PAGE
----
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Track Profile

Taking a Look back to 2010

Photo by Kenton Brooks

Photo by Kenton Brooks

MuskogeePhoenix.com, Muskogee, OK

Promoter Stanley Slader, far left, holds the Thunderbird Speedway banner at the ribbon cutting ceremony at the Muskogee Fairgrounds track on Monday. Also pictured are Cherry Crater (with scissors), Slader's mother, Jim Ritchey (Second from right)Mayor John Hammons

The opening of the Thunderbird Speedway took another step forward Monday.

With a ribbon cutting ceremony at the dirt track located at the Muskogee Fairgrounds, Stanley Slader talked enthusiastically about the first play day, or practice session, scheduled to start at noon Saturday. Opening night is set for March 26.

“All you need for a play day are cars, people and good weather,” said Slader, who is leasing the dirt oval for three years and with a three-year option from owner Charlie Fulton. “We’re supposed to have all of that.”

The track first opened as a horse track in 1903 and auto racing began in 1955. The track closed in 2003 because of condemned grandstands.

“The track’s been here forever and there are so many people want it built back up and so many sponsors that want it to open,” Slader said, adding the track has “about 50 sponsors” listed on its website, thunderbirdspeedwaymuskogee.com.

If Thunderbird opens, it will give this area two race tracks. Outlaw Motor Speedway begins its season on March 13, according to OMS owner Danny Womack.

“It’s yet to be seen if the old Thunderbird Speedway is going to open,” Womack said in a statement. “We still have a premiere facility. We’re continuing to strive to be the No. 1 dirt track in America. We have NASCAR (sanctioning) on board this year and we’ve been contacted by a reality show that we’re working on. We have the greatest racers and fans in Oklahoma. We’re looking forward to getting our season started.”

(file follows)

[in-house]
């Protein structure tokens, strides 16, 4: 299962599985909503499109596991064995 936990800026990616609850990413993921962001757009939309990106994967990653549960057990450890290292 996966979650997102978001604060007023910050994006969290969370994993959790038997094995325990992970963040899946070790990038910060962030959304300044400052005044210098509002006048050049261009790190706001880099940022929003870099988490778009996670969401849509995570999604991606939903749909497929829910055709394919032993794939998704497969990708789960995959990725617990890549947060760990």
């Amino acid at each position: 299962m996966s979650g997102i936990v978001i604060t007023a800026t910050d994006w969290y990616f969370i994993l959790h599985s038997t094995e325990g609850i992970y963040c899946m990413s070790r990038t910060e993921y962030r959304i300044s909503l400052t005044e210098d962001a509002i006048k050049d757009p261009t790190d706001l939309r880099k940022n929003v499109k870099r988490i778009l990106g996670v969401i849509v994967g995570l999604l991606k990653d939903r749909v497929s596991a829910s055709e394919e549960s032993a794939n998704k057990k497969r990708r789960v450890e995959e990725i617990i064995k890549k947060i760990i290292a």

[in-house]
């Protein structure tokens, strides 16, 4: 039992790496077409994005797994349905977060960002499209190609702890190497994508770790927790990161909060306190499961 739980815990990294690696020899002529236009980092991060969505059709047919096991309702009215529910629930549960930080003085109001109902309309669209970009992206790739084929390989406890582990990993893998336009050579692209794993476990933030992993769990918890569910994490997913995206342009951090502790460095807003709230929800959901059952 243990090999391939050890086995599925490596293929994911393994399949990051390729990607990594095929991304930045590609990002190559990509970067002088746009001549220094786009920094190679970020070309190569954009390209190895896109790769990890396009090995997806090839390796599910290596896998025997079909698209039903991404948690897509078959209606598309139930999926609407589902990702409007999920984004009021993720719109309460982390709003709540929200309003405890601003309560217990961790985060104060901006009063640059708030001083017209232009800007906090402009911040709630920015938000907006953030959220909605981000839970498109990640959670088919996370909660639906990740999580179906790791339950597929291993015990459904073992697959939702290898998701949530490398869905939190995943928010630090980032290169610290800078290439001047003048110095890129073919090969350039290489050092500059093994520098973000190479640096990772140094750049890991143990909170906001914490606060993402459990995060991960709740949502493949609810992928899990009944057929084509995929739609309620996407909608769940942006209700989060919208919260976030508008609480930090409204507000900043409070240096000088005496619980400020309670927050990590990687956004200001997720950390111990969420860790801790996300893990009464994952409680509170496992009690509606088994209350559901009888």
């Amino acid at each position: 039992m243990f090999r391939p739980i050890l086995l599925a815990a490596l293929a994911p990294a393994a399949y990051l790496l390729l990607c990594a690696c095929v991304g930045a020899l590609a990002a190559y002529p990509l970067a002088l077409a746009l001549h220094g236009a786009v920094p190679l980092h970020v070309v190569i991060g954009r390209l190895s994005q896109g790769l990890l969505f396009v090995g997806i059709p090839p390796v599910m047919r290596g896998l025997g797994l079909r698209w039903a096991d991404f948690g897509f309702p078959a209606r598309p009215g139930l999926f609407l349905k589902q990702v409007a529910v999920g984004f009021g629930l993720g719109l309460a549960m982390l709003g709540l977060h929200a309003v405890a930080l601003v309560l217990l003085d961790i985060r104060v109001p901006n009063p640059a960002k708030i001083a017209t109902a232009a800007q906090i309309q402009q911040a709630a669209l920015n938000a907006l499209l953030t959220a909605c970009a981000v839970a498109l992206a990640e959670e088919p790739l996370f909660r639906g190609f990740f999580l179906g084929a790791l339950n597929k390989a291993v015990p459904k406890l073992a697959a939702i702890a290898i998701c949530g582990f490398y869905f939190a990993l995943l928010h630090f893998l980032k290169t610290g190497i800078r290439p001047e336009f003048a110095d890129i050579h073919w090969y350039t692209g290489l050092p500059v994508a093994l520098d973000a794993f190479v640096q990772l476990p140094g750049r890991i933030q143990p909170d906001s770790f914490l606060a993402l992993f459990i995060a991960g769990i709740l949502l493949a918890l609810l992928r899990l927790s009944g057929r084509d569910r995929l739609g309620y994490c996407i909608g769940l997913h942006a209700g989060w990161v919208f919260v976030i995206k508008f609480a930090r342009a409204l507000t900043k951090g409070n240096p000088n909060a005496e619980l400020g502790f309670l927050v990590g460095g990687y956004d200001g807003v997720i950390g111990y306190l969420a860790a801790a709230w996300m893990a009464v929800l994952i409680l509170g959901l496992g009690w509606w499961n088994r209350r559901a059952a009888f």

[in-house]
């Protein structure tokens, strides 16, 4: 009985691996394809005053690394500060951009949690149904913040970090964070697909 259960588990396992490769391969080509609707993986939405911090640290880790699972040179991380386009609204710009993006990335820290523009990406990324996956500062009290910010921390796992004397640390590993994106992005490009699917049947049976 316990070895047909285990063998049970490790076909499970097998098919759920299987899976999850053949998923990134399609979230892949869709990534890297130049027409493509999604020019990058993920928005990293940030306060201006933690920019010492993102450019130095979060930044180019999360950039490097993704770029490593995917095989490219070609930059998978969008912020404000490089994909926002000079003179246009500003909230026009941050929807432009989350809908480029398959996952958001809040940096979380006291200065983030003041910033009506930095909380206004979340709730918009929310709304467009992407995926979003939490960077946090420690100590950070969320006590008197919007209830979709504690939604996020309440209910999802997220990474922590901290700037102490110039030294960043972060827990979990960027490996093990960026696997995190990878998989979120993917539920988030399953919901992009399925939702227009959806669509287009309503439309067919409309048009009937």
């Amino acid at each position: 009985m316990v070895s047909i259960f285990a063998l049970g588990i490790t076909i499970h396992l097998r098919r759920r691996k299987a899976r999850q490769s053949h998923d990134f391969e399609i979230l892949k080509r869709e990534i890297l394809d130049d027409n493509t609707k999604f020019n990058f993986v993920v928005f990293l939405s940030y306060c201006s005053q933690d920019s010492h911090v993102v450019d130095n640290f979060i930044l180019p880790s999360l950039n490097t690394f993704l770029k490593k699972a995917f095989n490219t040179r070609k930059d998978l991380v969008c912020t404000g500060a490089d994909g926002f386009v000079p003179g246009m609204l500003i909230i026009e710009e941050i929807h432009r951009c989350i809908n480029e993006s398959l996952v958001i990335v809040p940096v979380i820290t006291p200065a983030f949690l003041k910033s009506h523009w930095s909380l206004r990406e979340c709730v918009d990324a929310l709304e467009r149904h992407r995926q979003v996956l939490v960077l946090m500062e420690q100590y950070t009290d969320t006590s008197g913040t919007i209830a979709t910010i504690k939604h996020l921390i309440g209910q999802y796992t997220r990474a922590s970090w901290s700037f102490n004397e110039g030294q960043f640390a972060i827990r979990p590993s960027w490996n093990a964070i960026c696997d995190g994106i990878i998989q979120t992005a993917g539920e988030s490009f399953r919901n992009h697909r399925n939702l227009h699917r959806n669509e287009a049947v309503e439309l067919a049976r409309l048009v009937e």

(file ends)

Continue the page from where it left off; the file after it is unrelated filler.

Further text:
Slader said Thunderbird is not competing with Outlaw.

“We’re entirely two different tracks,” he said.

Slader admits there’s “a long way to go” with work at Thunderbird. He’s putting in lighting at the track and stands for “4,000 people.”

“Everything’s coming from Texas,” he said. “We’ve got a long way to go.”

Restroom facilities, including those built for the handicapped, and concession stands are also part of the ongoing work at Thunderbird.

The grandstands will not be used — for now.

“We’ll let them sit there until we decide we can work on them,” he said.

In the meantime, four divisions of cars will compete at Thunderbird, including Modified, Street Stock, Super Stock and a new class, Sport Modified.

“The Sport Modified is a cheaper version of the Modified division,” Slader said. “There are a lot of them around. They had a race in Fort Worth this weekend and there were 140 drivers in that. There’s 600 of those kind of cars in Oklahoma.”

Slader is eager to get racing started at Thunderbird.

“We’re going to open this race track, that’s the bottom line,” he said.

Horse Track to Dirt Car Racing